In Nepal’s west, the Rupantaran life skills programme is helping young people better navigate their realities, express themselves and identify brighter futures for themselves and their communities
Surkhet, Nepal - If there’s one thing Sirjana is certain about, it’s that no girl or boy should get married before they are ready. “The law has put the legal age for marriage at 20, but that hardly means you should rush to get married right after you turn 20,” says the 17-year-old from Krishna Tole in Surkhet District.
“You should wait until you are self-sufficient, so that you don’t have to be under anyone’s thumb and constantly humiliated and tortured.”
This was one of the biggest learnings for Sirjana following her participation in the Rupantaran programme earlier this year together with other children and young people from her community, a community wherein, according to Sirjana, many adolescent girls and boys get married far too early with dire consequences.
Rupantaran – which translates to ‘transformation’ in the Nepali language – is a comprehensive social and financial skills training package aimed at empowering 10- to 19-year-old girls and boys by informing them of their rights and enabling them to become changemakers in their communities. The Rupantaran approach was developed by UNICEF and UNFPA in collaboration with the Government of Nepal, with a focus on reaching youth from excluded or vulnerable groups, or communities facing specific socio-economic obstacles.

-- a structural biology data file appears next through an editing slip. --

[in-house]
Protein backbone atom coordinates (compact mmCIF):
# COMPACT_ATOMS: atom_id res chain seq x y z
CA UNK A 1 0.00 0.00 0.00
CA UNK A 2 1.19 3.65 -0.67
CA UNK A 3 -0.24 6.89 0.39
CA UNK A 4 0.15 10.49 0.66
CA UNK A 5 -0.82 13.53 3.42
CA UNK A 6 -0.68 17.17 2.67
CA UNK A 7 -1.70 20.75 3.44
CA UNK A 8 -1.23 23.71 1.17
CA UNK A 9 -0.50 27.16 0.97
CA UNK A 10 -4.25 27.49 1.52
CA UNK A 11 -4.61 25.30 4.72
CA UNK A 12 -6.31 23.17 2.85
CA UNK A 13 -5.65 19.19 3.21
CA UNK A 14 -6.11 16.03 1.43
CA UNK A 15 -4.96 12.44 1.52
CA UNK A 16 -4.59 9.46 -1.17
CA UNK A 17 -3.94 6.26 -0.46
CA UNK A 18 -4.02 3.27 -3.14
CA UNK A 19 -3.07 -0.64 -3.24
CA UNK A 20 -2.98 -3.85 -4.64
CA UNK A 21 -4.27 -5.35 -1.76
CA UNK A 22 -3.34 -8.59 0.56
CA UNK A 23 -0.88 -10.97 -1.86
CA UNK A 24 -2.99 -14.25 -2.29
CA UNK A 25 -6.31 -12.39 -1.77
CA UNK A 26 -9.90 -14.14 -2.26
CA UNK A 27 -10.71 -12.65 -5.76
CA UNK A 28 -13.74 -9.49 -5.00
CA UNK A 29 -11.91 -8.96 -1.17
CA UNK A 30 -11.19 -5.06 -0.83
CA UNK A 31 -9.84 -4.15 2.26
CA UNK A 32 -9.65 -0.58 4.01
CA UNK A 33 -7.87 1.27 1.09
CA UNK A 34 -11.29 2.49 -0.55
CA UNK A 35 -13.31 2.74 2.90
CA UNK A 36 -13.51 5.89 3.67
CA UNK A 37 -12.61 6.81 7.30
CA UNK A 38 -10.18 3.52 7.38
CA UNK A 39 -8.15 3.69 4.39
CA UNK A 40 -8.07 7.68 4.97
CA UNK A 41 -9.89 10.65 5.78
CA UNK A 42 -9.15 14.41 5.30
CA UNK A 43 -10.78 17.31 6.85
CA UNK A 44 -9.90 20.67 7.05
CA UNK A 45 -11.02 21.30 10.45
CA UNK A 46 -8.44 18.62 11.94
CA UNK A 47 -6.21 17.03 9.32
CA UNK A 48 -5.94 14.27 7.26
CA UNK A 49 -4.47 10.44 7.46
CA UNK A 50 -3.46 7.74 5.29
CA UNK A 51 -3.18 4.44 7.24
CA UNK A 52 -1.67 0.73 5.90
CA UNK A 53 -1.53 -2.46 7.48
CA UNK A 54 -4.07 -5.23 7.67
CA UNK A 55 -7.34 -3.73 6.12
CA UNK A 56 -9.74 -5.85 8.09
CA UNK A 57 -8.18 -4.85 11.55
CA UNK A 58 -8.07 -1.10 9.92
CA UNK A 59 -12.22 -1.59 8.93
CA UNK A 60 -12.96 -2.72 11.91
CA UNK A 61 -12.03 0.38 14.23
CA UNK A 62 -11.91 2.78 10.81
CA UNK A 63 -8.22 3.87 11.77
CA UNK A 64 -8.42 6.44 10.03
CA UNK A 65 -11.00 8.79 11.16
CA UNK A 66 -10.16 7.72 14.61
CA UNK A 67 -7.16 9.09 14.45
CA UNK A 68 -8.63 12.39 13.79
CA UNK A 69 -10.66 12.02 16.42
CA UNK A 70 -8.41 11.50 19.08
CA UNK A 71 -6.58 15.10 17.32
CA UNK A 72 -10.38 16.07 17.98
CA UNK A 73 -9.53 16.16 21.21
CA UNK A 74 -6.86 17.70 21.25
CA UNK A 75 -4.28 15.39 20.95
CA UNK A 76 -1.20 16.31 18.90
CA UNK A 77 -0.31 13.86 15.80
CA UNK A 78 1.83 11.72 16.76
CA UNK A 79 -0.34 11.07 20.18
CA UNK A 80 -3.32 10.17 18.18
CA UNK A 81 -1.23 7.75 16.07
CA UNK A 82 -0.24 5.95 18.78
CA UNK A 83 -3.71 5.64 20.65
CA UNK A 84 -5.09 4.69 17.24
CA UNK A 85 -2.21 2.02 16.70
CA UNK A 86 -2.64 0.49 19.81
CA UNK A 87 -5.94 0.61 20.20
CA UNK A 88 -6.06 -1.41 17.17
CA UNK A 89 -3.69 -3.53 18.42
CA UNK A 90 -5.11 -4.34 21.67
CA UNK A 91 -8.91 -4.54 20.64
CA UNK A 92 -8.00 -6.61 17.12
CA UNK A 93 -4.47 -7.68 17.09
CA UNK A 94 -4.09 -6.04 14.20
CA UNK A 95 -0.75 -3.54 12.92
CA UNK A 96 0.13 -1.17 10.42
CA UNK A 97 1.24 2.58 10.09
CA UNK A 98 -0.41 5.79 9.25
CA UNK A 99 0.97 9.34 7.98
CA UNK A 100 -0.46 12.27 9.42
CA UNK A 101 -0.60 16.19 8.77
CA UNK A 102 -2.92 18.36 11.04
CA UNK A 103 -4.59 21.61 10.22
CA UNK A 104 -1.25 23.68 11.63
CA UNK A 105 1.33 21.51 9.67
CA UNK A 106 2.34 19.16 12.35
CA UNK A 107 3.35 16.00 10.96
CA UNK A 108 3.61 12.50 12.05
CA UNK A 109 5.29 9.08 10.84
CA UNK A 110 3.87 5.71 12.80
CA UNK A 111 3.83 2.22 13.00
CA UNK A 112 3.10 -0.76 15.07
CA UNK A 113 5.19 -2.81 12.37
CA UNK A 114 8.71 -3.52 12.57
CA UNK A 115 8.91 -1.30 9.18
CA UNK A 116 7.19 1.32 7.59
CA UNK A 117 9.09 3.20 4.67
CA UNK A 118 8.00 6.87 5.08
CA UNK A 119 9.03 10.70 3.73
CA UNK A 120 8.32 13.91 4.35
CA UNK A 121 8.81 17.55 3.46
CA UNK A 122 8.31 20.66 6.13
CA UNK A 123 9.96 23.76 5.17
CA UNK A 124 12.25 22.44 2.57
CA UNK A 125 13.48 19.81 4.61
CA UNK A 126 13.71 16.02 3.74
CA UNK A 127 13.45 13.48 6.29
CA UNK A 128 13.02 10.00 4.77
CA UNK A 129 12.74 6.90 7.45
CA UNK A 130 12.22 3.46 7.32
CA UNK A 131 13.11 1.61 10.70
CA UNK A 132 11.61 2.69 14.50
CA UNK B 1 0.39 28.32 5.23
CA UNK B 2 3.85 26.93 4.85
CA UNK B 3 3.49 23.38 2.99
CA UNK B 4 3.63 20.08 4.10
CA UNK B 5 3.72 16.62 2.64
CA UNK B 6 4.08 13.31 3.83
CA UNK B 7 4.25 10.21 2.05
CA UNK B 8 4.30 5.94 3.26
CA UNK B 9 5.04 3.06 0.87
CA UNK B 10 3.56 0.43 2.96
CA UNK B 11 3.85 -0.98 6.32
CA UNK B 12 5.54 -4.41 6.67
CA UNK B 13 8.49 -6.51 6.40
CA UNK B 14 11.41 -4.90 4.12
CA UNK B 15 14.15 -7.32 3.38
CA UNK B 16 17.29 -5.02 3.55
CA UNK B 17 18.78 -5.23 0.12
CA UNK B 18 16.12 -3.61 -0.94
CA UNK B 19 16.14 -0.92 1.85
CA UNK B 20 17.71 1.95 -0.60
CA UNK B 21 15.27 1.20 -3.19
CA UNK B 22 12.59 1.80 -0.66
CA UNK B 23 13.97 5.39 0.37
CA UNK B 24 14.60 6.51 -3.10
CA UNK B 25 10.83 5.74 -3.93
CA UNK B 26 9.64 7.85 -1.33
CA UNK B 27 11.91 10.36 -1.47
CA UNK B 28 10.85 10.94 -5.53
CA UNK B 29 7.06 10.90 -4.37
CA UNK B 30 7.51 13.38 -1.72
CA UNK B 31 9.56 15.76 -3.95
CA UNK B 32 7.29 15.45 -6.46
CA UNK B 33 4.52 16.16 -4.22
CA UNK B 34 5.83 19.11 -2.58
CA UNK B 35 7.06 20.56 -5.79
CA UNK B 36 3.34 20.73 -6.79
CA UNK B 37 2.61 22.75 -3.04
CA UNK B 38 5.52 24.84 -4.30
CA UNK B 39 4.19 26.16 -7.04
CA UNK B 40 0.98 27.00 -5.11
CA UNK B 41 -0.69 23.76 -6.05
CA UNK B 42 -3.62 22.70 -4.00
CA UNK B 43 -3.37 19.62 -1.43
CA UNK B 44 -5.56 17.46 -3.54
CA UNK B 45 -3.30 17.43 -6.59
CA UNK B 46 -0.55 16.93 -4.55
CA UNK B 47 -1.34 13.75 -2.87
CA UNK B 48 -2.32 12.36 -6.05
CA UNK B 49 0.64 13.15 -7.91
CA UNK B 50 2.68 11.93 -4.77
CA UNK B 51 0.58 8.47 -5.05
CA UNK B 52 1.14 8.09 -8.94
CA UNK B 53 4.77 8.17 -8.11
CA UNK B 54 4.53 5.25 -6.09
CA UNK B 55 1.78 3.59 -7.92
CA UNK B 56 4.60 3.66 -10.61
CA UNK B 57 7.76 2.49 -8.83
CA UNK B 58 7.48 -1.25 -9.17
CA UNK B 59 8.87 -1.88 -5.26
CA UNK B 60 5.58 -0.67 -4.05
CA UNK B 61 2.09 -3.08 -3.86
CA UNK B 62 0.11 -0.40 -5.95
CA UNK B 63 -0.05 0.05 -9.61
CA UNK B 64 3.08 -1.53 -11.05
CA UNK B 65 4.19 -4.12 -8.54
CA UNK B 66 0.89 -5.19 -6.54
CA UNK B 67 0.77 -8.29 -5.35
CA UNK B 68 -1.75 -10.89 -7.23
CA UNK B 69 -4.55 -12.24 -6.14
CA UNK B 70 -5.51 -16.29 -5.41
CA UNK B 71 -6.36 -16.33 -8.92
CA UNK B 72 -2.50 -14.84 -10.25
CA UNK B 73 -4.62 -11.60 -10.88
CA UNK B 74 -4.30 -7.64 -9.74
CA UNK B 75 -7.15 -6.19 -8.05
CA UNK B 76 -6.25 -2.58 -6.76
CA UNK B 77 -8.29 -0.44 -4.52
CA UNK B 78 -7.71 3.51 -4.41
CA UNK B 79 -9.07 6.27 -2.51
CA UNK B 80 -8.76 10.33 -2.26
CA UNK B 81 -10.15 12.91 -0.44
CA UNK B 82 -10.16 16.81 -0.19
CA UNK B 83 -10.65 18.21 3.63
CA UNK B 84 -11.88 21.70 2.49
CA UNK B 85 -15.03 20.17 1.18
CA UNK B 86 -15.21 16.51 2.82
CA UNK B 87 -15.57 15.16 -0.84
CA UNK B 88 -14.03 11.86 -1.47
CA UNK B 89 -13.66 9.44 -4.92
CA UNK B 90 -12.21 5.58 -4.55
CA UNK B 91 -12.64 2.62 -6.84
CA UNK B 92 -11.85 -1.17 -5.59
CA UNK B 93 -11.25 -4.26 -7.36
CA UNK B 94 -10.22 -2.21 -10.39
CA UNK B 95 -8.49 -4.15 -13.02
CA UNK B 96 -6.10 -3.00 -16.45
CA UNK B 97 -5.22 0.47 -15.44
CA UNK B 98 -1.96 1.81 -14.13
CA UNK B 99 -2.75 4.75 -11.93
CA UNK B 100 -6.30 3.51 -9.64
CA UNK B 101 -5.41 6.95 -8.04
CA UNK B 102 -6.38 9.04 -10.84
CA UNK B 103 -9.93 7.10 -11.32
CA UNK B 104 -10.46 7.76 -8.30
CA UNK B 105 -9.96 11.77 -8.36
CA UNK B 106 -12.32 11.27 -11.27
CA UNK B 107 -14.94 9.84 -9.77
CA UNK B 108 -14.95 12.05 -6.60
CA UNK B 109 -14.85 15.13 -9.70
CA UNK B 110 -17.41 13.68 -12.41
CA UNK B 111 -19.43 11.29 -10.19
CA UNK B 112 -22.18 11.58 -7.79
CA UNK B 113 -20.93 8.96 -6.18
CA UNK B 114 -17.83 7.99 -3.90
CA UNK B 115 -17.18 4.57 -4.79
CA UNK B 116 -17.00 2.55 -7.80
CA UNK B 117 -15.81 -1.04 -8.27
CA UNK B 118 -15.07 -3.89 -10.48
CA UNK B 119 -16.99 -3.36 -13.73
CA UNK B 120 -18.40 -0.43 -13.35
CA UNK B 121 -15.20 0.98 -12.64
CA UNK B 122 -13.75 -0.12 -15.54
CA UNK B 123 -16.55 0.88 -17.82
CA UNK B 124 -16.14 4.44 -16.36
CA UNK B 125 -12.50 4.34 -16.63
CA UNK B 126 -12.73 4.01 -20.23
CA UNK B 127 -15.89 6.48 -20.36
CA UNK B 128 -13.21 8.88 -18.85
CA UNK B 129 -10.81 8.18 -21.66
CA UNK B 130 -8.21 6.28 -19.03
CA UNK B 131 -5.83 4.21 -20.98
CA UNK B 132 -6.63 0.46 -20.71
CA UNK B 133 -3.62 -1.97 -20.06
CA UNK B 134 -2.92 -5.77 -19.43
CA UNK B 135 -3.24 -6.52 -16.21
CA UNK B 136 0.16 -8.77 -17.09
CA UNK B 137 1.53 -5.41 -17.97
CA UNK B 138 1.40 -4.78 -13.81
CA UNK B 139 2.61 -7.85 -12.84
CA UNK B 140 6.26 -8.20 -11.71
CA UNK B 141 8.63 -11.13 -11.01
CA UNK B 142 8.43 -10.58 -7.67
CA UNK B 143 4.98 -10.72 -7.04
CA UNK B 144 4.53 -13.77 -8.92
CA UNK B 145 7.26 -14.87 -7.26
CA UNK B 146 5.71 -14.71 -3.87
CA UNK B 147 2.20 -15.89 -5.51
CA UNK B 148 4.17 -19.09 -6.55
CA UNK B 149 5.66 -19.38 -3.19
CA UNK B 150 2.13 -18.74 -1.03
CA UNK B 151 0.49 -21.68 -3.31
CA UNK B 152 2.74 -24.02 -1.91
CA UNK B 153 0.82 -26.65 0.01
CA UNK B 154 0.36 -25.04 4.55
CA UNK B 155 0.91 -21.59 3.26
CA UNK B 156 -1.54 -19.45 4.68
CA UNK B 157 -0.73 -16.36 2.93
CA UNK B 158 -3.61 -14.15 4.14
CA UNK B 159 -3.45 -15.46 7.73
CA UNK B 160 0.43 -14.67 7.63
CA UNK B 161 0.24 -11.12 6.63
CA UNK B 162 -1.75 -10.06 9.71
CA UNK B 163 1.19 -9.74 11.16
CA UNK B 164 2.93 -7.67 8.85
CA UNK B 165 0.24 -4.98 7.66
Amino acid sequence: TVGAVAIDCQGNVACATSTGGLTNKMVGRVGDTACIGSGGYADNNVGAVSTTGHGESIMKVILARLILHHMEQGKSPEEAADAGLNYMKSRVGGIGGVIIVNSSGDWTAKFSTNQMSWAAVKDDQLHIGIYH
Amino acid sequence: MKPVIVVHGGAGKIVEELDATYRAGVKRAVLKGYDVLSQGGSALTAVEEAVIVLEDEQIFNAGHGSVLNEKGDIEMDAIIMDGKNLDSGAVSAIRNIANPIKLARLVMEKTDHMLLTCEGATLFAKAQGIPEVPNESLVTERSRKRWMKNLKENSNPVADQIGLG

In Krishna Tole, the adolescents selected for the programme belonged to the historically marginalized Dalit community, girls and boys who have already faced a vast number of challenges from poverty to caste-based discrimination, abuse and exclusion in their young years. For 21 weekly sessions, the programme was run under a trained facilitator – someone from the community itself – for batches of 25 young people each, and covered key areas such as life skills and social education; financial education; and livelihood awareness.
Focusing on self-sufficiency, Rupantaran offers a wide range of practical lessons to support the growth and development of participants, including analyzing and challenging gender stereotypes and other discriminatory practices, identifying goals and dreams and means of achieving these, as well as building communication skills and expressing one’s opinions and feelings effectively, among others.
Eighth grader Shikha Pariyar, another of the Rupantaran graduates from Krishna Tole says that she has seen a great deal of changes in herself since having gone through the programme.
The 15-year-old recalls how some years ago, her parents had gone to India to find work and taken her along with them. “At the time, I didn’t think anything of it – I wanted to start working and start earning, because I didn’t think my education was important,” she says.
It was Shikha’s grandmother who had ultimately convinced her to come back and enrolled her in a local school, followed by the Rupantaran session.
“I now understand that you need to study to be able to navigate life more successfully,” Shikha says, referring to the Rupantaran lessons on budget and savings and stress management as examples.
Like Sirjana and Shikha, hundreds of thousands of adolescents across the country have benefited from the Rupantaran package so far, finding support amidst their peers and a sense of purpose in their lives.
Sirjana, for instance, says that she hopes to become a lawyer in the future. “I’ve witnessed a lot of discrimination from so-called higher castes towards communities like ours,” she explains. “I want to be able to put a stop to that, and help to lift up my people.